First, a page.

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Keith_W DSP system

Tim Link

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BTW, I do a lot of experiments with DSP to satisfy my own curiosity, and sometimes this involves deliberately ignoring Toole and doing the opposite of what he says. I can tell you that the result isn't as disastrous as it's made out to be, but there is a niggling feeling of discomfort at the back of my head that comes from ignoring the experts. The reason I choose a FDW of 15/5 is to alleviate that discomfort.
That's the nice thing about having so much control over your system. You can try things just to see, (or hear) and then put it back later. My experience is similar to yours. Bad directivity doesn't necessarily sound so bad, can be intriguing at times. Better directivity seems more versatile, best overall effect with the most recordings.
 

Tim Link

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- The Brueggemann target was felt to be "shouty" by one listener. The other was neutral about it. This is my preferred target, it has a nice midrange fullness and enough bass without sounding excessive.
I like a bold midrange. That whole range between 100 and 1000, (or maybe I should extend that to 3500) needs to be adequately prominent, and I think it won't sound shouty if the bottom end of it is not under represented. It'll sound bold and rich, solid, full, but not necessarily the clearest and most detailed. If there's anything I percieve to be a common error with most systems I've set up and others I've heard in people's homes, trade shows, high end shops, etc., it's that they're too thin in that range to sound realistic. The thing is, it can quickly get murky and chesty too if there's a little too much, or the room is causing problems. I think a lot of people inadvertently or on purpose cut in the lower part of that range because of room issues, and that resulting thinness in tone has become a practical hallmark of the sound of stereo to me. And I'll have to say, if I can't get that fullness without it sounding murky and chesty, then I'll go with the thinness. It's a practical compromise. Actually, I will tolerate a small amount of murkiness. I'm really liking what my system is doing right now, and it's because I boosted the range between 200 and 800 Hz by a couple dB over what measured to be a fairly flat room curve with about 0.7 dB/ octave slope. It's hard to tell in that range because the room response is rough through there.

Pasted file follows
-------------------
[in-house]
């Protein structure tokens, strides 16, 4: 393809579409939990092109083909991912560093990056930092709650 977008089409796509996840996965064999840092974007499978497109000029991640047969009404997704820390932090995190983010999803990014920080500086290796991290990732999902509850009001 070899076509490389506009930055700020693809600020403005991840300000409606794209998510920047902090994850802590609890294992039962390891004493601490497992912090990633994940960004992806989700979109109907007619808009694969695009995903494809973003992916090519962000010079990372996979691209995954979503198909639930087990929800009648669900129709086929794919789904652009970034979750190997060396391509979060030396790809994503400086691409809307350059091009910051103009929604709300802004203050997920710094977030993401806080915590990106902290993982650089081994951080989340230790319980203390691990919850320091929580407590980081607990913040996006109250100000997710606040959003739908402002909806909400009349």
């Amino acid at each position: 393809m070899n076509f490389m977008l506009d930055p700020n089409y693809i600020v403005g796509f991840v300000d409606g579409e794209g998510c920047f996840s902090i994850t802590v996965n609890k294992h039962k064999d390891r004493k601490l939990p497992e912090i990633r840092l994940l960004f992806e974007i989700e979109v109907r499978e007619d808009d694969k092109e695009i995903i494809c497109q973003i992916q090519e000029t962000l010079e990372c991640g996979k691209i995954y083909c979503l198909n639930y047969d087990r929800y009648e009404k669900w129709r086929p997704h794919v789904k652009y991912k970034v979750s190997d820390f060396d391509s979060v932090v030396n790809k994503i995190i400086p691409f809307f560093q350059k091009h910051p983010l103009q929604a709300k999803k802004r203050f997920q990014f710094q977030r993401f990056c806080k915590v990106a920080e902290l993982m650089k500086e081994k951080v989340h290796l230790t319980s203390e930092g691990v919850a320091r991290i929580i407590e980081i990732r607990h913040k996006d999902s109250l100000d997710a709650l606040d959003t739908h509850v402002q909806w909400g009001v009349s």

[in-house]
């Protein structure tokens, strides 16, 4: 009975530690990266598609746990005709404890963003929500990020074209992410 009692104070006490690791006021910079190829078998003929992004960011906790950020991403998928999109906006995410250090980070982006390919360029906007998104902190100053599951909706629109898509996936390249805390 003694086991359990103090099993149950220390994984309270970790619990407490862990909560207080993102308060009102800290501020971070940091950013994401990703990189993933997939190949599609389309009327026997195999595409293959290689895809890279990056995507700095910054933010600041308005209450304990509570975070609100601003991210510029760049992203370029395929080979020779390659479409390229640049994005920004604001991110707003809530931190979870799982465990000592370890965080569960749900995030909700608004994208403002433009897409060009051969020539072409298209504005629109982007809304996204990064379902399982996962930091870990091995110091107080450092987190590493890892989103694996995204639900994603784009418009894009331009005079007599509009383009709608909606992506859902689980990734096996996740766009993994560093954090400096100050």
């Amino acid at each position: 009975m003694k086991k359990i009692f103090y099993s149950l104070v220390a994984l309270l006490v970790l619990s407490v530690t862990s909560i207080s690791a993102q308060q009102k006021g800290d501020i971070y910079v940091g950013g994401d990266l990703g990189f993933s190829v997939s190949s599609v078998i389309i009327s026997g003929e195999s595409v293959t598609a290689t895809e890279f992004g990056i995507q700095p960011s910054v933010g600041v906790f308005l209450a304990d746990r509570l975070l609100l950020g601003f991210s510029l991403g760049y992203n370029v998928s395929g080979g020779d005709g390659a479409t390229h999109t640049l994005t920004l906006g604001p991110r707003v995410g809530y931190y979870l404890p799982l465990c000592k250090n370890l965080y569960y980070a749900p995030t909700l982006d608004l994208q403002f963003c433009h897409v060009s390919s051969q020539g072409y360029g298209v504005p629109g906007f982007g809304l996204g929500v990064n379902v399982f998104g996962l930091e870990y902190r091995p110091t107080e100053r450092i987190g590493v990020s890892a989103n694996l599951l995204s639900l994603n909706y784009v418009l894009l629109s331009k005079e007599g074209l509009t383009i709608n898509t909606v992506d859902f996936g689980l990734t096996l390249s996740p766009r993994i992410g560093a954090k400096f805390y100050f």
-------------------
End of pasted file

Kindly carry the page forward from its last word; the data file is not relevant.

I can back up that people cut in that range from conversations I've had with various clients who buy our products, working in mixing and mastering, and also talking to my co-workers about adjusting their systems. They frequently tell me that the range around 200-300 Hz is often problematic to their ears.
 
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thewas

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I believe that preferred target curves can vary because of:

1. Different directivity characteristics of different speakers + room reflections. If your speaker has wonky directivity characteristics like mine, some target curves just don't work.
Exactly, that's why Toole also says that "correcting" a listening position response to such a predefined targets doesn't guarantee anything, as people prefer loudspeakers with flat direct sound and smooth directivity, the curves at the listening positions measured from such are results but not targets. That's why he also says that there is no such predefined "Toole target curve" and reacts allergic when people come up with such.
More reading material about it:
 

thewas

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Also since direct sound dominates our perception above room transition frequency it might be interesting to see the corresponding direct sound curves with the LP correction curves you used and examine how well they correlate to the perceived tonalities and rankings.
 

Mnyb

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Yes a result , the preferred speakers have roughly anechoic flat response on axis but in room due to their directivity properties the results are like these curves .

As your brain+ears listen primarily to direct sound above the transition region means that if the speaker does not naturally conform you have to botch the direct sound to get the reflected sound just right to conform to these curves ? you might like it but that not the point at all with these curves .

If you now the anechoic response you can maybe adjust for that above the transition region .

I also adjust to taste a tad warmer more bass, but its just me :)

Edit . Thanks for the test anyway it's still very interesting
 
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Keith_W

Keith_W

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Also since direct sound dominates our perception above room transition frequency it might be interesting to see the corresponding direct sound curves with the LP correction curves you used and examine how well they correlate to the perceived tonalities and rankings.